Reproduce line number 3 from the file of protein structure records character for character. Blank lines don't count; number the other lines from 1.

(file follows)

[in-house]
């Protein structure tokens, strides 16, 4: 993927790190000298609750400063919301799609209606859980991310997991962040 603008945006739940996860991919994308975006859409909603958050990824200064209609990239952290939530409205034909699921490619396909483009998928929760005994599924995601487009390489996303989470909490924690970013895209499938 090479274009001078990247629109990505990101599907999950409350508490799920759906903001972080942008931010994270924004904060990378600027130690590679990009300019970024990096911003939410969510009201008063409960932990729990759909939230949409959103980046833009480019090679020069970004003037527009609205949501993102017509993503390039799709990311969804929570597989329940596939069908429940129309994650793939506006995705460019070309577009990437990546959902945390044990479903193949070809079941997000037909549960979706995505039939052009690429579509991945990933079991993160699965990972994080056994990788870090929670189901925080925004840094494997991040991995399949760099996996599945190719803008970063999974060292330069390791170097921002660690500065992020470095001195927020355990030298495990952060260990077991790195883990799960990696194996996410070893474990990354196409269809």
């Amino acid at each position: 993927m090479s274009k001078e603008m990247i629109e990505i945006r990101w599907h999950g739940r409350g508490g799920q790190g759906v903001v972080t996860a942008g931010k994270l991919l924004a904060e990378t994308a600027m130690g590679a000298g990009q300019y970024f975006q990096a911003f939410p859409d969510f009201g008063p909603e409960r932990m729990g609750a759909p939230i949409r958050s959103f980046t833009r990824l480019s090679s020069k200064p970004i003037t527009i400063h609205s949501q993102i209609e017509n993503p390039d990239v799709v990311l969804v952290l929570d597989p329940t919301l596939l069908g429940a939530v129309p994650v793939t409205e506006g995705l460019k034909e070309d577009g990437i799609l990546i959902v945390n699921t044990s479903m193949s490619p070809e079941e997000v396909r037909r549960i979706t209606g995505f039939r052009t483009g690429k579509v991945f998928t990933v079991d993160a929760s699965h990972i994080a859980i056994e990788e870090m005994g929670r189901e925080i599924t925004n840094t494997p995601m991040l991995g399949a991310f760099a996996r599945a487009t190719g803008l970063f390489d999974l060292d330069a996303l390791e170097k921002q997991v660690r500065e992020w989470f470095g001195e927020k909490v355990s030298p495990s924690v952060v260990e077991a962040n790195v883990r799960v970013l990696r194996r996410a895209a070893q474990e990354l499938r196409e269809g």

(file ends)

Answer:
């Amino acid at each position: 993927m090479s274009k001078e603008m990247i629109e990505i945006r990101w599907h999950g739940r409350g508490g799920q790190g759906v903001v972080t996860a942008g931010k994270l991919l924004a904060e990378t994308a600027m130690g590679a000298g990009q300019y970024f975006q990096a911003f939410p859409d969510f009201g008063p909603e409960r932990m729990g609750a759909p939230i949409r958050s959103f980046t833009r990824l480019s090679s020069k200064p970004i003037t527009i400063h609205s949501q993102i209609e017509n993503p390039d990239v799709v990311l969804v952290l929570d597989p329940t919301l596939l069908g429940a939530v129309p994650v793939t409205e506006g995705l460019k034909e070309d577009g990437i799609l990546i959902v945390n699921t044990s479903m193949s490619p070809e079941e997000v396909r037909r549960i979706t209606g995505f039939r052009t483009g690429k579509v991945f998928t990933v079991d993160a929760s699965h990972i994080a859980i056994e990788e870090m005994g929670r189901e925080i599924t925004n840094t494997p995601m991040l991995g399949a991310f760099a996996r599945a487009t190719g803008l970063f390489d999974l060292d330069a996303l390791e170097k921002q997991v660690r500065e992020w989470f470095g001195e927020k909490v355990s030298p495990s924690v952060v260990e077991a962040n790195v883990r799960v970013l990696r194996r996410a895209a070893q474990e990354l499938r196409e269809g």